Perhaps one of the most important principles in ORTHOMOLECULAR MEDICINE is BIOCHEMICAL-INDIVIDUALITY (18). Every individual responds to substances differently. Vitamin C is no exception. However, at least 80% of my patients tolerated ascorbic acid well. Admittedly, there were relatively few older patients in my practice. Infants, small children, and teenagers tolerate ascorbic acid well and can take, proportionate to their body weight, larger amounts than adults. Older adults tolerate lesser amounts and have a higher percentage of nuisance difficulties. Patients with multiple food intolerances may have more difficulties but should attempt taking ascorbate because of benefits often obtained.

For several years while I was treating only sick people with ascorbic acid, I was unaware of the number of people who had nuisance problems with maintenance doses. The tolerance of the sick person to ascorbate is so high as to prevent many of the complaints one would have if he were well. When ascorbic acid is prescribed to a sick person, the beneficial effect is obvious enough so that few complain of the gas and diarrhea. With illness the effects of an overdone do not last long because of the rapid rate of utilization.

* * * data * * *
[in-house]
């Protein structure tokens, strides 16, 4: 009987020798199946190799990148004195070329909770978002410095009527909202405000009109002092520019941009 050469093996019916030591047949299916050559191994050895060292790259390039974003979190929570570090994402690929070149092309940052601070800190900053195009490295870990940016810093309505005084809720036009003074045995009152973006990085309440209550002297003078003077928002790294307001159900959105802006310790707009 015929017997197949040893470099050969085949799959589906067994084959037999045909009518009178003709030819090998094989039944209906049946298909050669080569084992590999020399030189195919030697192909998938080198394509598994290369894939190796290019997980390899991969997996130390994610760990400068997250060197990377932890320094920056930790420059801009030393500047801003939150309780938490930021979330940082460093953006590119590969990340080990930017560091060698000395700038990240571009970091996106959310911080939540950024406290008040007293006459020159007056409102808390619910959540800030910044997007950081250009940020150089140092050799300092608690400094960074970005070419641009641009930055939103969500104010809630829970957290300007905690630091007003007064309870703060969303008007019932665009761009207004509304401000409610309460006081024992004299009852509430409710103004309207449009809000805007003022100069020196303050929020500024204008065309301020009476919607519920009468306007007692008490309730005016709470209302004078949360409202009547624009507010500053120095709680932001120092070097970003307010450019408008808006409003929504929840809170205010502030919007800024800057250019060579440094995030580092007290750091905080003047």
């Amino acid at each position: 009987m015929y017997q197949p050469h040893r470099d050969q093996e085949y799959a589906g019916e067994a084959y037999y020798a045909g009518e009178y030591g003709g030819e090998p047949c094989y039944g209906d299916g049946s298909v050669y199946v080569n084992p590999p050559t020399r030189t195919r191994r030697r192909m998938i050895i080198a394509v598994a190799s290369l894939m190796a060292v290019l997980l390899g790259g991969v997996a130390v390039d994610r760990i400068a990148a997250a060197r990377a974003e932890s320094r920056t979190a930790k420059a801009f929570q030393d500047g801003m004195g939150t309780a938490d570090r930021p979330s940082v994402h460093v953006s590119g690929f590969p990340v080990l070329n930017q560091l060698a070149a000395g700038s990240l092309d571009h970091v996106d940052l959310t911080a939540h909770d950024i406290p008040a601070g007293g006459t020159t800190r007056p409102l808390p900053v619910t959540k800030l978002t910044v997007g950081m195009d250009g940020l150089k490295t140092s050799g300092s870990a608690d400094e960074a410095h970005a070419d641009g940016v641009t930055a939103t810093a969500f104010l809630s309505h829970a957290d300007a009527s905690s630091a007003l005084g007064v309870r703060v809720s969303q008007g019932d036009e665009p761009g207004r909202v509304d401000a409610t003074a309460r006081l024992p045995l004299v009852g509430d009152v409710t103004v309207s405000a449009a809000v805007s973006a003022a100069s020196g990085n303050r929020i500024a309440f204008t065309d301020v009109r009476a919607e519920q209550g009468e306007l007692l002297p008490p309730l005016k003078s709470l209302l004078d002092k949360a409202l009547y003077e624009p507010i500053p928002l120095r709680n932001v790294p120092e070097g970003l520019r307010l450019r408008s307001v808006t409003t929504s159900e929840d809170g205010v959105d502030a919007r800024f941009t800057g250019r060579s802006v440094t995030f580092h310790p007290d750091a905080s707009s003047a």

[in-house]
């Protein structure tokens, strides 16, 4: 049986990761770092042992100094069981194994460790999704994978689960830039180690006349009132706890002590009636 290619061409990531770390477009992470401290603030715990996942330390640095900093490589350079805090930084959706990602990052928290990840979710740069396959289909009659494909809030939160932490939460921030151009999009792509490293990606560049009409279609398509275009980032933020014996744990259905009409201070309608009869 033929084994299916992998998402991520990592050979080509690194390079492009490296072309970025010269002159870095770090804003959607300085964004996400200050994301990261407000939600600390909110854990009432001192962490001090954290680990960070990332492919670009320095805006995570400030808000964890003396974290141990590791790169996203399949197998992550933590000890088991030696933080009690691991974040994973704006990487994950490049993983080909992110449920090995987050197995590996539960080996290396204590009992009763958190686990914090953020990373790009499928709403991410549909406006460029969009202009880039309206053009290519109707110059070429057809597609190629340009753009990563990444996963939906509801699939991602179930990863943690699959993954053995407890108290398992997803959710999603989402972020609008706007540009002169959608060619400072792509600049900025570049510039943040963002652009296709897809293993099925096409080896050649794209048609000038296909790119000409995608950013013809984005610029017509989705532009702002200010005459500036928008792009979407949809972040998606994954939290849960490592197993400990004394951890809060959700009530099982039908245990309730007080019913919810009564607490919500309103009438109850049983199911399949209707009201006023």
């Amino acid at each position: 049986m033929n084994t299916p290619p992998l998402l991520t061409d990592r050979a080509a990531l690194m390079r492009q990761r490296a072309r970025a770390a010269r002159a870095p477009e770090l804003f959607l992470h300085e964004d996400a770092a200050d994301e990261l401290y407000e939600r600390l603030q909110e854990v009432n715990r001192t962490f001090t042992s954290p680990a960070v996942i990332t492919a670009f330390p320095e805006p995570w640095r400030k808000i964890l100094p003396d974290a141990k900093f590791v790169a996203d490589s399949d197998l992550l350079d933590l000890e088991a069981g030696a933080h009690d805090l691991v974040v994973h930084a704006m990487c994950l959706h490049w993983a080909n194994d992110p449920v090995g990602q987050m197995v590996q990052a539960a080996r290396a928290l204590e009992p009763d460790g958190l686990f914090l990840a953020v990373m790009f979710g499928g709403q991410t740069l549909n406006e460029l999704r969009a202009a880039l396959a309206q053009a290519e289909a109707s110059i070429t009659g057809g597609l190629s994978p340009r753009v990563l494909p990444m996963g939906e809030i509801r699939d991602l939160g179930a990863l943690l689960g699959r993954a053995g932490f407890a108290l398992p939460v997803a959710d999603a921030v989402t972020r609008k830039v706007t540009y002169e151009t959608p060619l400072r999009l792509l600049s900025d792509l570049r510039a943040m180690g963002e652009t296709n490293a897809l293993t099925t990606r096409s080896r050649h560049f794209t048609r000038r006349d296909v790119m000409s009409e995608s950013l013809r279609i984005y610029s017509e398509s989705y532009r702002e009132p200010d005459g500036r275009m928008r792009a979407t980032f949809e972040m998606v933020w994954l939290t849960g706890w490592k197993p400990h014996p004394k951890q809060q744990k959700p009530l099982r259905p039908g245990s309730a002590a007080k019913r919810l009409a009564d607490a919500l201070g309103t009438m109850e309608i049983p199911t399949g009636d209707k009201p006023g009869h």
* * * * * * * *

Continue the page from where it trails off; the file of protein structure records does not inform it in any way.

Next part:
It is important for the physician to understand the principles of treating this vast majority of tolerant persons. Patients frequently underdose themselves and need professional guidance to push the doses to effective levels. The small number of persons, especially elderly persons, intolerant to oral doses are in my experience able to take intravenous ascorbate without difficulties. Additionally, patients with severe problems may need to be treated intravenously if very high doses will have to be maintained for some time for adequate suppression of symptoms.